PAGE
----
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Growth initiative gives promising regions an economic boost

MIT REAP unites influencers to catalyze startups and promote social progress worldwide.

By Kara Baskin  |  August 1, 2016

Growth builder companies

On its website, Growth Builder catalogs the startups it supports. The London program was developed through MIT’s Regional Entrepreneurship Acceleration Program.

London had a problem. In 2013, the capital was a hotbed of entrepreneurship, rife with early-stage businesses—nearly 500,000 launching per year. It was ranked a top city for startups by Nesta’s European Digital City Index. Its visa connections, tax incentives, and multicultural demographics made it a prime place to launch companies.

But many of London’s small businesses couldn’t quite scale up after the initial launch. They lacked ongoing funding sources, access to new markets and customers, and the kind of cohesive mentorship frameworks that transform startups into sustainable forces. Business insiders lamented that potential stakeholders and investors—financiers, government, academia—often had trouble networking to foster ongoing growth. How could businesses thrive?

Catalyzing change through influential stakeholders
Enter the MIT Regional Entrepreneurship Acceleration Program, known as MIT REAP, a two-year global executive education initiative designed to facilitate economic growth, social progress, and job creation in promising regions worldwide.

Since launching in 2012, the program has supported more than 20 regional economies from Morocco to Scotland to Singapore.

Typically, a well-connected local stakeholder—a “champion,” in MIT REAP parlance— applies with an urgency for change and a vision coordinated with a carefully comprised regional team. Each region’s team must include five representatives from required stakeholders: government, corporate, academia, risk capital, and entrepreneurship.

Regional teams are accepted to the program for their growth potential and unique entrepreneurial bona fides. MIT REAP admits up to eight partner regions each year, and a typical region has between 1 million and 10 million people.

“The program is a practical way for regions with strong capabilities to engage with MIT as they work to create more jobs and help the area become more economically vibrant,” says MIT REAP executive director Sarah Jane Maxted. “We select regions in part for their capacity for growth and innovation.”

The goal? Within two years, a “deliverable” tailor-made to boost the local economy.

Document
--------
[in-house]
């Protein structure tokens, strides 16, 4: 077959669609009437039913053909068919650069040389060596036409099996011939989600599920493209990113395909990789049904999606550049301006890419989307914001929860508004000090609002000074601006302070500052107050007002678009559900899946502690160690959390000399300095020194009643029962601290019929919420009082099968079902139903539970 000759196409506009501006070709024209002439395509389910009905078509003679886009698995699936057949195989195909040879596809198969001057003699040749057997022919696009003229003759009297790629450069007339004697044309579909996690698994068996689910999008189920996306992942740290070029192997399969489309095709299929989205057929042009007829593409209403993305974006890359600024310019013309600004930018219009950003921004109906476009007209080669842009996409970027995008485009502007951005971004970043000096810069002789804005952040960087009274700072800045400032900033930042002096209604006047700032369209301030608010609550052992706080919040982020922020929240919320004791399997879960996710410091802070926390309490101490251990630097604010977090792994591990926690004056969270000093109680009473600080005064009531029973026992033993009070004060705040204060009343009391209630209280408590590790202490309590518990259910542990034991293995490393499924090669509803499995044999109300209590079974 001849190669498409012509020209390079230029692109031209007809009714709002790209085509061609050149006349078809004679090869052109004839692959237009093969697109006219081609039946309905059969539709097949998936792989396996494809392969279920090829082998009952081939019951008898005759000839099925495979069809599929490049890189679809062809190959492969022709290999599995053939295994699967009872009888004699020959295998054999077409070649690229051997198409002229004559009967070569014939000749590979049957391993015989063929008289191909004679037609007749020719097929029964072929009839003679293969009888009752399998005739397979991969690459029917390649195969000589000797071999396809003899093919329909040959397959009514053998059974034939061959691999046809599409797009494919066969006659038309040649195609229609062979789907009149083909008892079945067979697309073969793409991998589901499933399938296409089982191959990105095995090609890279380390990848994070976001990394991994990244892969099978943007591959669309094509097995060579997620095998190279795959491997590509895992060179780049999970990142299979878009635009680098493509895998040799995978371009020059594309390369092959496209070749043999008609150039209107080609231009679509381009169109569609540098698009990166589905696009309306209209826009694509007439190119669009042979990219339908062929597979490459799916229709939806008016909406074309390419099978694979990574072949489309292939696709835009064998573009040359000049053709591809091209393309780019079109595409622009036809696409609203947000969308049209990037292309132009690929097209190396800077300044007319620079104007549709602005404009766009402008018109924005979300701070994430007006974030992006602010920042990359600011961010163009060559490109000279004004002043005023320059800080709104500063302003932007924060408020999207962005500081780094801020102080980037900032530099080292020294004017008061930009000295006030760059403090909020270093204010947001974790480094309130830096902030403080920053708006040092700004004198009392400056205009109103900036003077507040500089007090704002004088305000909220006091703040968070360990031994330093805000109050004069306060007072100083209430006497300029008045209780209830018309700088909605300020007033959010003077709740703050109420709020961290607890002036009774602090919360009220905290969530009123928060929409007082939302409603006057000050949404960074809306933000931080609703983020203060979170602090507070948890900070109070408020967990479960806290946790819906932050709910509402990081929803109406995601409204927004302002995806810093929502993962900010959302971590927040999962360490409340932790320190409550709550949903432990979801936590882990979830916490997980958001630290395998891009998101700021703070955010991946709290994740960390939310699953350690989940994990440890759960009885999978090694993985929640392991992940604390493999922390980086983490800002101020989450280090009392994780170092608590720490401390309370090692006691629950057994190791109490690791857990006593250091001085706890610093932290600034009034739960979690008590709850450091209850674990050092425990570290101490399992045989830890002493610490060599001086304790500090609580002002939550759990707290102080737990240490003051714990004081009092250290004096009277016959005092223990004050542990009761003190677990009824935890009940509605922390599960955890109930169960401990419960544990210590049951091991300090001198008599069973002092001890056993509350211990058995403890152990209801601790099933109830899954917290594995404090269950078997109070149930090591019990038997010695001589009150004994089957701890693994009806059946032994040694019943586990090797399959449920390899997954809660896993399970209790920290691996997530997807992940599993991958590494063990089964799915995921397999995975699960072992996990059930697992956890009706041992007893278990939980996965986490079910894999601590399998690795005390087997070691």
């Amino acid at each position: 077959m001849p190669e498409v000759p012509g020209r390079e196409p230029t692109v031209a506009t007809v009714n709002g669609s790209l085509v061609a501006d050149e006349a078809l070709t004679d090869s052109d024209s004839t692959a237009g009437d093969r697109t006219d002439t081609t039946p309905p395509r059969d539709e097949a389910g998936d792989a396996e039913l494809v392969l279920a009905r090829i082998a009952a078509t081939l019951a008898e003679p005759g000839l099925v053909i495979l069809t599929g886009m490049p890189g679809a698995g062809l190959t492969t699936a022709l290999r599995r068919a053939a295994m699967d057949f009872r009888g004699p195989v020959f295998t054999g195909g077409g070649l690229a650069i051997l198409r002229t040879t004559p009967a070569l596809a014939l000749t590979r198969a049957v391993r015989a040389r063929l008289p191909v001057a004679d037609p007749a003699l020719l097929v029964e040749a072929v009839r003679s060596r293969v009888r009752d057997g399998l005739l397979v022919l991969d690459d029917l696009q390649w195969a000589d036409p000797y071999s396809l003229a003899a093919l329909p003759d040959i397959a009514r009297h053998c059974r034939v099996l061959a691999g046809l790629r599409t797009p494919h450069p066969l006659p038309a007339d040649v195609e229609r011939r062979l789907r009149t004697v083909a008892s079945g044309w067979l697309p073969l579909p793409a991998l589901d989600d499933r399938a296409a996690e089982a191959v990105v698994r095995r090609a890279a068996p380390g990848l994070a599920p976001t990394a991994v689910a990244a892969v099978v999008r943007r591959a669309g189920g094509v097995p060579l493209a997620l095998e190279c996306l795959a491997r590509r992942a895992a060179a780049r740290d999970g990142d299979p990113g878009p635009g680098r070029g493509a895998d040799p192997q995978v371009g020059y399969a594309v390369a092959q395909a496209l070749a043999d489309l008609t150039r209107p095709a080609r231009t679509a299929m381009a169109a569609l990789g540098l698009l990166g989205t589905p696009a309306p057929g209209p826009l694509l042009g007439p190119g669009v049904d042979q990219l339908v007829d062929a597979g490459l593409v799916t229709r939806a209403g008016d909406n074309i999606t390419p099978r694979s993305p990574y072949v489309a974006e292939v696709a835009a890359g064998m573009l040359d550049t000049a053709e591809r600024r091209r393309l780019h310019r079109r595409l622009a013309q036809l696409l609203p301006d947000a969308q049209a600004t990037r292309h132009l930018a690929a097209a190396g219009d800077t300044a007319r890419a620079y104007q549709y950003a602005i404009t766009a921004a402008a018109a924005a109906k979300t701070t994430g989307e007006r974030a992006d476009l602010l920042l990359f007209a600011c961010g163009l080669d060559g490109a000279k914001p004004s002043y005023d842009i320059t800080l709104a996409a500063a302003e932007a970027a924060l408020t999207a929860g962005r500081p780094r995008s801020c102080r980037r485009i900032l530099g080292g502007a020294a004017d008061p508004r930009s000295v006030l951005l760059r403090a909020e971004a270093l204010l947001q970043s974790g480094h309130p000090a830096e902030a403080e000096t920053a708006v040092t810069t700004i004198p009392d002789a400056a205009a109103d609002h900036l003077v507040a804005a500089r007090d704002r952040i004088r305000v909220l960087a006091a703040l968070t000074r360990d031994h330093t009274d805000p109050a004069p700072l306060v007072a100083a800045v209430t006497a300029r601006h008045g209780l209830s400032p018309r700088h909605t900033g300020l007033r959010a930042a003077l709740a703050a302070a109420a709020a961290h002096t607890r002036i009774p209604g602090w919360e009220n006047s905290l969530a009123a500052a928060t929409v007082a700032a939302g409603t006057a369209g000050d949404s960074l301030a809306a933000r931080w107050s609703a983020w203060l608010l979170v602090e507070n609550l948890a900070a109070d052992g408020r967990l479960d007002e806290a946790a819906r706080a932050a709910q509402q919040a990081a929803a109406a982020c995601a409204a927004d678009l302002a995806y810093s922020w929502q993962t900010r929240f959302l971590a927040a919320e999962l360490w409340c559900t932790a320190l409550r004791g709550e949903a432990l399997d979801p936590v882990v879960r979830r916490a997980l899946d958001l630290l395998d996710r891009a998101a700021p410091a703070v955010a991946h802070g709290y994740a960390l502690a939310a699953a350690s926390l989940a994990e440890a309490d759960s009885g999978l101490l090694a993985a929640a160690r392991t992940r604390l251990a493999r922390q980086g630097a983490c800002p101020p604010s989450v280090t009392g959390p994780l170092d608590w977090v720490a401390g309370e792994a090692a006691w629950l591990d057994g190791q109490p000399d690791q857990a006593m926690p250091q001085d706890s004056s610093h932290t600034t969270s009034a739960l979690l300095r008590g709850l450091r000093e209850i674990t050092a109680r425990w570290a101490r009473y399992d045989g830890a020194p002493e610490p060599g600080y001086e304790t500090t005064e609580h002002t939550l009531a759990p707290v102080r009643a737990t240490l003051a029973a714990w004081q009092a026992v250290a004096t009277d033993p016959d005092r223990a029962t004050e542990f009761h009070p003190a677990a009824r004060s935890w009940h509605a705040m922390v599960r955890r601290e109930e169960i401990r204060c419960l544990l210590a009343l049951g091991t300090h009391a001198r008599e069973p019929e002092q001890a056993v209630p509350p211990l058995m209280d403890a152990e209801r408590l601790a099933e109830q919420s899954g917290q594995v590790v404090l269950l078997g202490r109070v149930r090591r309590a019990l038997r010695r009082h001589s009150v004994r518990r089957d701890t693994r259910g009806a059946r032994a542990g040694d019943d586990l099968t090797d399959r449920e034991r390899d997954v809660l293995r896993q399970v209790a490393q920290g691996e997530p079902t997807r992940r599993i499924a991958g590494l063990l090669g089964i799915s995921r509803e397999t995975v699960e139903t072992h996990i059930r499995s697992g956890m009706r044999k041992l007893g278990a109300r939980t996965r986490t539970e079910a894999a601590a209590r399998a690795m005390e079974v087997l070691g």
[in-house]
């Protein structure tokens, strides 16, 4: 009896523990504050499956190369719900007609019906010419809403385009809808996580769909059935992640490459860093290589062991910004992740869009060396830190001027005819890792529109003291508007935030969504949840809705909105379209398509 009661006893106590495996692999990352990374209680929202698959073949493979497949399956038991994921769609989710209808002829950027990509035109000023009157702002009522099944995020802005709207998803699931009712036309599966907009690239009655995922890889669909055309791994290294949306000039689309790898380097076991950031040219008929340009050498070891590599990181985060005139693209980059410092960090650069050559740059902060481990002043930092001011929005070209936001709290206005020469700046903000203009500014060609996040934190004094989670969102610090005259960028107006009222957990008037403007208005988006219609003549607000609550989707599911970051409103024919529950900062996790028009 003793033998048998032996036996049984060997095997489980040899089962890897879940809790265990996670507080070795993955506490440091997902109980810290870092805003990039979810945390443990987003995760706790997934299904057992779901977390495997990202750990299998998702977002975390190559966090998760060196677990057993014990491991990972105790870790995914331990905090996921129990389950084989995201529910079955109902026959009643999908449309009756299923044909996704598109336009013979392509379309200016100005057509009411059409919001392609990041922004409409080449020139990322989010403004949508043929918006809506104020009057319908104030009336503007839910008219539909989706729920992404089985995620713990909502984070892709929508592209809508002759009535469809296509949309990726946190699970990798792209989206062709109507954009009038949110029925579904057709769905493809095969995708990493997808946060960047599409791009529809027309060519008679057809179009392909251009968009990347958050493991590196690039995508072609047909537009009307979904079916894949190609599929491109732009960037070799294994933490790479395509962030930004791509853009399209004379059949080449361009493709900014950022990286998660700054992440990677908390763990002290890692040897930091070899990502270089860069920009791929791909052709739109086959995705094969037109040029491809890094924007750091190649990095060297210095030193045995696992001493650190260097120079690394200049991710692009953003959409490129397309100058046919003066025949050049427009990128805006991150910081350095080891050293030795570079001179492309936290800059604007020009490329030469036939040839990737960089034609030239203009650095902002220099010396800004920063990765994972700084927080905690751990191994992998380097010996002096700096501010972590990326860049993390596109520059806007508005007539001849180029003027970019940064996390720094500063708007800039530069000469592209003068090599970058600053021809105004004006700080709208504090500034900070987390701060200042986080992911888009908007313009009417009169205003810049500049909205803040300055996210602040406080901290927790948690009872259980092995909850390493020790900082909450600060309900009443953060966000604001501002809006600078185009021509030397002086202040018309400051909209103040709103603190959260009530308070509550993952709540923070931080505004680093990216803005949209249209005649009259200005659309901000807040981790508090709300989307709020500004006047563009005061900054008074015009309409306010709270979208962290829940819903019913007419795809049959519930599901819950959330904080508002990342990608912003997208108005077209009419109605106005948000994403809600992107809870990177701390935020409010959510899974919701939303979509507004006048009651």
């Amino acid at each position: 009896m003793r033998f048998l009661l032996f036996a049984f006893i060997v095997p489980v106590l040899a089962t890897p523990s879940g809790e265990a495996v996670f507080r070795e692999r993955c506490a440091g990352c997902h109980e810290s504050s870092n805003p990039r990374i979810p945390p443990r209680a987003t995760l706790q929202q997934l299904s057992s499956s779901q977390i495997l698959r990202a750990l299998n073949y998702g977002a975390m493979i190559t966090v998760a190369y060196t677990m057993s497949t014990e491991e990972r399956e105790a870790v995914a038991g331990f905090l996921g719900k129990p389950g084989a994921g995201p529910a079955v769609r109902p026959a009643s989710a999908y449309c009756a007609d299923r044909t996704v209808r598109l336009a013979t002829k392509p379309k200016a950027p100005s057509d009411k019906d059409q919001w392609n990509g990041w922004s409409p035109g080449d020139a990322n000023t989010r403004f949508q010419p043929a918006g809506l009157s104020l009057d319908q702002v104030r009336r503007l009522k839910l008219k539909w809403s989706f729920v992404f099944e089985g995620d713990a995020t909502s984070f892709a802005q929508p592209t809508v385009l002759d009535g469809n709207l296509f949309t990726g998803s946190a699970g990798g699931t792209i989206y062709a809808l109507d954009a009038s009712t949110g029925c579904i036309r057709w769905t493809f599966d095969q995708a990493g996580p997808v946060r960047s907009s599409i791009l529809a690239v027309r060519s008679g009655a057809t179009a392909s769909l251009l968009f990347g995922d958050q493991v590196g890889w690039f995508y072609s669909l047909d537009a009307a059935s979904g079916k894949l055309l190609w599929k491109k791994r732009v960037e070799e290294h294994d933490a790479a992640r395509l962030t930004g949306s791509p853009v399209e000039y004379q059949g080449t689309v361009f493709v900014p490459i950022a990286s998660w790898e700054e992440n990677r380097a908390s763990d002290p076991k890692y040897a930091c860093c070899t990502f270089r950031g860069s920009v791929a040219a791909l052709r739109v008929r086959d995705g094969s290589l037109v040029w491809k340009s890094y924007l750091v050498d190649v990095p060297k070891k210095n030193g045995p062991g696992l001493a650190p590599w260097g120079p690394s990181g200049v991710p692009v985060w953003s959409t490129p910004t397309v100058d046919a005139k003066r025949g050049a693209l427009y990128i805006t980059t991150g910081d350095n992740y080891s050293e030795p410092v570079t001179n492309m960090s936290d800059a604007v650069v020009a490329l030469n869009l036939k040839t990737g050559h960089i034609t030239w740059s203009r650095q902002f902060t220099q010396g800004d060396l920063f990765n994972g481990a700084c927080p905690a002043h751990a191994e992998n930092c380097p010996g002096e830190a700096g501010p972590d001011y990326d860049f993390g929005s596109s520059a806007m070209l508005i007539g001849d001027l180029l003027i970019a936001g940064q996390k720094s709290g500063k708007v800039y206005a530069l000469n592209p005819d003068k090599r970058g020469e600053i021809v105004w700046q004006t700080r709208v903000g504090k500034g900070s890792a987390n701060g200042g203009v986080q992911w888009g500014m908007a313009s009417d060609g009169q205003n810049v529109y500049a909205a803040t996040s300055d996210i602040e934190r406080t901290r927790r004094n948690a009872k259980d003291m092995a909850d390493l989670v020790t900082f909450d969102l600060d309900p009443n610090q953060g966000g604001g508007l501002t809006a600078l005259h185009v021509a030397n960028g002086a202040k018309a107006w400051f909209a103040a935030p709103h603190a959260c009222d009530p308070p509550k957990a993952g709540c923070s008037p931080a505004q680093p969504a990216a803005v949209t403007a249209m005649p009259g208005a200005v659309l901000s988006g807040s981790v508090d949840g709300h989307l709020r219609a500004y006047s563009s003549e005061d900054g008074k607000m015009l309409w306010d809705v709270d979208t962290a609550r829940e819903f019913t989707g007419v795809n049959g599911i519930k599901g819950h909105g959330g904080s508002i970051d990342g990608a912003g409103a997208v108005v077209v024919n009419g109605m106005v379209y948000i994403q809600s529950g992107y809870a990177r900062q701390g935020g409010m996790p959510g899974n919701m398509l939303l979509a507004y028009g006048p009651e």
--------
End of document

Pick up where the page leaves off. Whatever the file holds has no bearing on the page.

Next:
MIT resources. Local solutions.
London was a prime target. The results could be huge: Research indicated that increasing the U.K. scaleup population by 1 percent could drive more than 238,000 jobs within three years.

And so a team of British influencers applied to MIT REAP from University College London and Loughborough University; RBS/NatWest and BT; UK Business Angels Association; UK Trade & Investment; plus several entrepreneurs. Their goal? To launch a development program for business leaders who wanted to scale their nascent companies into high-growth businesses but didn’t quite know how.

MIT REAP uses a multi-phased model on-site and remotely from the MIT campus to help each team execute its region-specific deliverable. It fosters what it calls “innovation-driven entrepreneurship” through interactive workshops and “action phases.” MIT faculty members shepherd teams through data discovery, competitive analysis, and implementation of the deliverable.

Participants attend three-day educational workshops twice a year for at least two years, where they learn the theory and practices of accelerating innovation-based entrepreneurship. Between workshops, they engage in MIT-led, action-oriented activities in their regions, using faculty coaching to share analysis and execute action plans. Meanwhile, members have access to the MIT faculty, leading-edge research, and tools and frameworks that help each team move from ecosystem analysis to real-world implementation.

Essentially, MIT REAP acts as a strategic facilitator and advising partner. Unlike consulting agencies, there’s no drive for profit.

“There are clear benefits that we have at MIT. We’re simply focused on how to help a region achieve what they need to achieve, without that overhead concern of making our numbers. There’s a lot of benefit, but less risk,” says Maxted.

An unprecedented networking opportunity
And thus London’s Growth Builder was born. The yearlong program offers hopeful entrepreneurs unprecedented access to high-growth peers and bespoke scaleup coaching. By 2020, Growth Builder aims to coach at least 200 businesses per year by leveraging expertise, networking, and funding support across all five sectors, from academia to corporations. The organization will host regular tutorials, workshops, high-profile speakers, and curated networking events with an ever-growing alumni network.

So far, so good: Growth Builder launched in February, receiving more than 100 applications and offering slots to 48 businesses. A kickoff event garnered plenty of media coverage; since then, similar business support programs have emerged. Clearly, the team identified a gap.

“The best thing REAP did was help us form a model of what a team should look like, and it gave us structure over two years,” says Growth Builder’s Laura Parker. “MIT has such strong practical expertise. A lot of universities focus on theory, but REAP was focused on practice, which was really quite refreshing. Today, we have 48 businesses on the program. Thanks to MIT, this has gone from a discussion to reality.”